Giverny’s home has a garden designed with a Japanese garden in mind, and the Water Lilies series of works based on that garden remains one of the best-known works of his later years and is still loved by people around the world.

Katsushika Hokusai

Triumphant and clear – Fugaku Sanjurokkei (Thirty-six views of Mt. Fugaku) Source:Wikimedia Commons

Ukiyoe artist of the mid-Edo period. He took in Japanese, Chinese, and Western painting styles, including the Kano school, the Tosa school, the Rim school, and Western-style painting, and opened up new areas of work in illustrations for reading books, picture books, and landscape painting.

A man who had a particular influence on Western Japonism. He is best known for his “Hokusai Manga” and “Fugaku Sanjurokkei” (Thirty-six Views of Mt. Fuji).

Reference site: Sumida Hokusai Museum

Utamaro Kitagawa

“Beauty and Flower Party” by Utamaro Kitagawa, “Hyogo Yauchi: Hanazuma-zu” (Wife with flowers at Hyogo House)Source: Wikimedia Commons

Ukiyoe artist of the late Edo period. Founder of the Kitagawa school. Invented his own style of painting of beautiful women, especially ookubo-e, depicting the sensual beauty of women.

He also produces Kyoka picture books and paintings.

Reference site: Bijutsu Techo

Eisen Keisai

Portrait of Hokusai Katsushika by Eisen Keisai Source:Wikimedia Commons

Japanese ukiyoe artist active in the late Edo period. He excelled at painting beautiful, decadent, and lustrous beauties in the style of prostitutes and geigi (geisha).

In May 1886, “Paris Illustre,” a magazine of the time, published a special issue on Japan, in which Eisen Keisai’s “Oiran (courtesan) with a dragon and clouds” appeared, influencing many artists. However, the left and right sides were reversed.

Provides inspiration for Van Gogh’s The Courtesan.

Samuel Bing

Samuel Bing (left) and friends Source:Wikimedia Commons

He was a leading antique dealer who vigorously introduced Japanese art to Paris throughout the 1880s and 1890s.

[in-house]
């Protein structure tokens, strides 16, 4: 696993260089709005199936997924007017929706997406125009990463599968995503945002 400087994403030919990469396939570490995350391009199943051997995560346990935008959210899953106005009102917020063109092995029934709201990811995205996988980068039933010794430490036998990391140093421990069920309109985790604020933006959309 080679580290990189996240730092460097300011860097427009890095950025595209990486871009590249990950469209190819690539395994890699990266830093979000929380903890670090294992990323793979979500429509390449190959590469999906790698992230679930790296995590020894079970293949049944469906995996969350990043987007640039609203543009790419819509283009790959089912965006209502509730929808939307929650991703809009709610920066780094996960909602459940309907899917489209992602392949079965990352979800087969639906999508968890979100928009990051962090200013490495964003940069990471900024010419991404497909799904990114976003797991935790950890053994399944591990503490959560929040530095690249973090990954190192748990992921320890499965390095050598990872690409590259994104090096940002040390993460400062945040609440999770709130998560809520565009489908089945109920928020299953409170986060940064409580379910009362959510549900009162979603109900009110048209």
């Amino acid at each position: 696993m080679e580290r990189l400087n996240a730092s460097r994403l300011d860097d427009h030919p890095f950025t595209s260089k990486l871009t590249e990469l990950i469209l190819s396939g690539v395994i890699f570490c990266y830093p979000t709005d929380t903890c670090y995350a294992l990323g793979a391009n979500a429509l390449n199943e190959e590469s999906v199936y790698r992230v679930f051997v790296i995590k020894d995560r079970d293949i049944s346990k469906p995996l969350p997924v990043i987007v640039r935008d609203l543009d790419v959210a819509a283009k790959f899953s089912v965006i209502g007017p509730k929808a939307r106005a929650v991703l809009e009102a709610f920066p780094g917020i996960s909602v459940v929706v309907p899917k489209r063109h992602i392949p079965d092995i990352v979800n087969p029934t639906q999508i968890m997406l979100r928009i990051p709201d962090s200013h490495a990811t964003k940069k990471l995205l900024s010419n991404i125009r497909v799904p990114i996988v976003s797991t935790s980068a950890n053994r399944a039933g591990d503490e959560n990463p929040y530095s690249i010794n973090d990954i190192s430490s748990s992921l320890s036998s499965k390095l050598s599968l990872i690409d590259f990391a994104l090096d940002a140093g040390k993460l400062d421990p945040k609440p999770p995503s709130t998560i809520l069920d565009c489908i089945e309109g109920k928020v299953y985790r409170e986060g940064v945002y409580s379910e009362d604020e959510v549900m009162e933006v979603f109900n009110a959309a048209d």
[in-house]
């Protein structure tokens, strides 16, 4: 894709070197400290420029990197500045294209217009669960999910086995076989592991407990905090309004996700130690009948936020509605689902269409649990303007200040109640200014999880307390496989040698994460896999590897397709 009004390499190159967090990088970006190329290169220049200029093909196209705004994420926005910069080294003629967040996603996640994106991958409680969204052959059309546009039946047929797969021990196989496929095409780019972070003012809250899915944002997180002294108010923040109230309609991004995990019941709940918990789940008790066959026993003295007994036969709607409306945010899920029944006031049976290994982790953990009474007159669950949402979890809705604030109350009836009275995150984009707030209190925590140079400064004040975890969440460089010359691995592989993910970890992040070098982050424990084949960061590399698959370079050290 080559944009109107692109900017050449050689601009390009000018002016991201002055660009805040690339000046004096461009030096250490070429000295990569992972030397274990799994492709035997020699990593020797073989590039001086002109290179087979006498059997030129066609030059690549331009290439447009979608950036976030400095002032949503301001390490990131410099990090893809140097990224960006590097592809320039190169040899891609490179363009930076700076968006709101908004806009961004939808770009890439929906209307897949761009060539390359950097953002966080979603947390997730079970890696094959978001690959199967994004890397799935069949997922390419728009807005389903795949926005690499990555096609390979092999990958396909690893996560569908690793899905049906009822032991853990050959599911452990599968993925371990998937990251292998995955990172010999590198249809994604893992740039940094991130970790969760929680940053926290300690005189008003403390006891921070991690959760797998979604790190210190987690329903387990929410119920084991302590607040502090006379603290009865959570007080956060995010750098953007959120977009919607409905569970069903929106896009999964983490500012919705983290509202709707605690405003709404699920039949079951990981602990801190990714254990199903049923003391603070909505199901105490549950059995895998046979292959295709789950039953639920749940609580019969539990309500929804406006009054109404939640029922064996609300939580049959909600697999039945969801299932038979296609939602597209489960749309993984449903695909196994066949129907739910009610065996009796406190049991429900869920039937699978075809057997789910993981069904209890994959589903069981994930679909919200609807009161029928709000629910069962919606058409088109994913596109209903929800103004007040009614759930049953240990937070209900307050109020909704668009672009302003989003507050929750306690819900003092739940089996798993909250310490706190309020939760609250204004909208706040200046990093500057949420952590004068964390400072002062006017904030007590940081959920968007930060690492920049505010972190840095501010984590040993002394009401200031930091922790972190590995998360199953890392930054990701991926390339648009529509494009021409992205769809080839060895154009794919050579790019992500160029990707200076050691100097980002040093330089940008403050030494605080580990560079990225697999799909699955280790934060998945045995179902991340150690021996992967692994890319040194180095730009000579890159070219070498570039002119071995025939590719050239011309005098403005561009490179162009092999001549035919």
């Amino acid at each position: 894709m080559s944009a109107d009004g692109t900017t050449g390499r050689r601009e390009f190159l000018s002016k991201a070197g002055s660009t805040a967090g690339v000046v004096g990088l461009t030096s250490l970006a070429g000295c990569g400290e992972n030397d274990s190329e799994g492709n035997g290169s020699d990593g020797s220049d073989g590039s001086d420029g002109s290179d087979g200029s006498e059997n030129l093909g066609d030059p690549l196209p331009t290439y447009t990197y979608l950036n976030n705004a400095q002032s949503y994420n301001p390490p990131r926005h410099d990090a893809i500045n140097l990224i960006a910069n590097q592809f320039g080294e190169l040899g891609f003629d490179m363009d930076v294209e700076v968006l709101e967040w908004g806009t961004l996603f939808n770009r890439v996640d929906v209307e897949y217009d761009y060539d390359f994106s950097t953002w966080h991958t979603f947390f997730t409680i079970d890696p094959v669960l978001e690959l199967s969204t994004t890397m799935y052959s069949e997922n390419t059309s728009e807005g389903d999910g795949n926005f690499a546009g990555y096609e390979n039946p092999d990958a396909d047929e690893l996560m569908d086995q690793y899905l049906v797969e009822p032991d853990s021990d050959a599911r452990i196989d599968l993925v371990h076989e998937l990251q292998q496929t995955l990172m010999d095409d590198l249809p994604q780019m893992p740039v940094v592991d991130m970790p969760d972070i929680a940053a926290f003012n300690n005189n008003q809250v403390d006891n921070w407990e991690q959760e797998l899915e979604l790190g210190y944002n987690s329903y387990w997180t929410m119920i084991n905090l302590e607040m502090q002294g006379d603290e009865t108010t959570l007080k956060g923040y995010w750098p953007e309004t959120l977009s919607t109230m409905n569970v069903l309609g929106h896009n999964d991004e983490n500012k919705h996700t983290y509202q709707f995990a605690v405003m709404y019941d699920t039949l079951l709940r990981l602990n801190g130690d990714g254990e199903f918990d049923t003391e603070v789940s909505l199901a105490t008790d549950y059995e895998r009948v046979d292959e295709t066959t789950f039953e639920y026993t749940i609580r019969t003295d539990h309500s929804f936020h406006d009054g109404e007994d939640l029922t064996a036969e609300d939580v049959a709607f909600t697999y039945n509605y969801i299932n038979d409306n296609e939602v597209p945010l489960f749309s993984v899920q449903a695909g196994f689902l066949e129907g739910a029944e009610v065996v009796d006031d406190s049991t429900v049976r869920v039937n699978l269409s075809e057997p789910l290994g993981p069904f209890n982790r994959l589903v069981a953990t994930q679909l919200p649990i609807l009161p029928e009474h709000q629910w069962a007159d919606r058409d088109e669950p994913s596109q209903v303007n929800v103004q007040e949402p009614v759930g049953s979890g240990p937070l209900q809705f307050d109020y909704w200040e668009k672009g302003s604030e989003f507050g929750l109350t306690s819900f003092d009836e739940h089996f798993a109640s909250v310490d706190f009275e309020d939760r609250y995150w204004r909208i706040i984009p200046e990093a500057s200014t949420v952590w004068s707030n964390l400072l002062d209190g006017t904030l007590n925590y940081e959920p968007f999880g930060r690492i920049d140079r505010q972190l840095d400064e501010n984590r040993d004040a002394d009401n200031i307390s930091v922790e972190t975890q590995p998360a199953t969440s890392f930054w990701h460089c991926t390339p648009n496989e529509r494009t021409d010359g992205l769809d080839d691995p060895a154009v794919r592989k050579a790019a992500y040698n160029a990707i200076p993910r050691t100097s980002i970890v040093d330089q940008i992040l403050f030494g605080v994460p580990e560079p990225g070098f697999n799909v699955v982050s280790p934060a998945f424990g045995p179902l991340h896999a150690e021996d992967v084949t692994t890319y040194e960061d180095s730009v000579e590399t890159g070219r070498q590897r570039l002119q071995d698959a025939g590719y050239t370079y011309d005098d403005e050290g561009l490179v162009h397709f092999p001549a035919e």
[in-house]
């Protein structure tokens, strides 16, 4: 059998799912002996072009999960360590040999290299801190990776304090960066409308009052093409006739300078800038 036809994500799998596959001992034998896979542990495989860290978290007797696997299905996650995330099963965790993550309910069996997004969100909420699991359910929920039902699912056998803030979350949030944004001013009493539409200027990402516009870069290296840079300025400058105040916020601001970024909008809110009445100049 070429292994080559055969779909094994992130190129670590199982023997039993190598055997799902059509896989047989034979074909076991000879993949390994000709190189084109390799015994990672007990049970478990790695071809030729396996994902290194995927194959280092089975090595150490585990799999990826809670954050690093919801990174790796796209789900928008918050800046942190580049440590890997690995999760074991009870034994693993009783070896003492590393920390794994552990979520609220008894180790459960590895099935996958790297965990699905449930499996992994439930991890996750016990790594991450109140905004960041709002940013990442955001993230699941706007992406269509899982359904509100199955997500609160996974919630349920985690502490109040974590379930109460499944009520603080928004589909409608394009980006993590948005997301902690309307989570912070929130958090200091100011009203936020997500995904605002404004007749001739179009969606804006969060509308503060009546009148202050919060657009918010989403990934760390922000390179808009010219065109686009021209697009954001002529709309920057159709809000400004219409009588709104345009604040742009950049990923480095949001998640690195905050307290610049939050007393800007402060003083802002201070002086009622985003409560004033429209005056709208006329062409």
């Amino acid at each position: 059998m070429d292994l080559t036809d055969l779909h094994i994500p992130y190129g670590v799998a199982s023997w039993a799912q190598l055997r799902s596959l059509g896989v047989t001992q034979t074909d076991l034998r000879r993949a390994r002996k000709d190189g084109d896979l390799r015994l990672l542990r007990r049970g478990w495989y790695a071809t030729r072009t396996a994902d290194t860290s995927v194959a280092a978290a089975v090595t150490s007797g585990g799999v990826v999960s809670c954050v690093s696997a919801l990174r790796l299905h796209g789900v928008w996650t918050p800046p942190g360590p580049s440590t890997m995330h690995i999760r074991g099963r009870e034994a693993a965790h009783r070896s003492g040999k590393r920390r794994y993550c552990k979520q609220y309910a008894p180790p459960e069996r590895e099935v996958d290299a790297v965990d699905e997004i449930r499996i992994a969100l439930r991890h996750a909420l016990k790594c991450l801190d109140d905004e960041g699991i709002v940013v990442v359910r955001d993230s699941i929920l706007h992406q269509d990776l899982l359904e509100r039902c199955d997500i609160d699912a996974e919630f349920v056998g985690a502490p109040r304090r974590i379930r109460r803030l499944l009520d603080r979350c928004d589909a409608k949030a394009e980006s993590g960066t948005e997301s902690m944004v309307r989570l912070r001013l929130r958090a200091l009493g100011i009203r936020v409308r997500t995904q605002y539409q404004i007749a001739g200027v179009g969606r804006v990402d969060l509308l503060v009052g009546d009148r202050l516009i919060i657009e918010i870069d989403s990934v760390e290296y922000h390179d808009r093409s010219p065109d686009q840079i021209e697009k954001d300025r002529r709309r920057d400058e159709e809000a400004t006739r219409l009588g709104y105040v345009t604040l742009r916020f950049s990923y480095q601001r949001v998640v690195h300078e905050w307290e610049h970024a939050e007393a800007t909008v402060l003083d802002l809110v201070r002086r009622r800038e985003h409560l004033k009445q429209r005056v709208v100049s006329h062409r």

Secured a direct import route for Japanese antiques through the Port of Yokohama.

He had a gallery in Montmartre, Paris, where many impressionist artists lived at the time, and exhibited and sold Japanese ukiyo-e prints and crafts.

Tadamasa Hayashi

Portrait of Tadamasa Hayashi Source:Wikimedia Commons

A Japanese art dealer active in the Meiji era, he was the first Japanese to sell Japanese art overseas.

Based in Paris at the end of the 19th century, he was one of the most important figures involved in Japonism.

Philippe Bourti

Portrait of Philippe Burti by Etienne Calleja Exhibit :Wikimedia Commons

French art critic, writer, poet, illustrator, printmaker, and art collector. He was an advocate of Impressionism.

He was also a collector of oriental art and was the first to use the term “Japonisme” in a French magazine.

Genjiro Eto

Portrait of Ganjiro Eto, Greenwich Historical Society Source:Wikimedia Commons

In the 19th century, he traveled to the United States to teach Japanese painting techniques to American Impressionist painters.

Japanese who popularized Japonisme in America.

Emile Gallé

Portrait of Emile Gallé by Victor Prouvé Source:Wikimedia Commons

Deeply associated with Takashima Hokkai, he was a representative of the Ecole de Nancy and one of the leading representatives of Art Nouveau.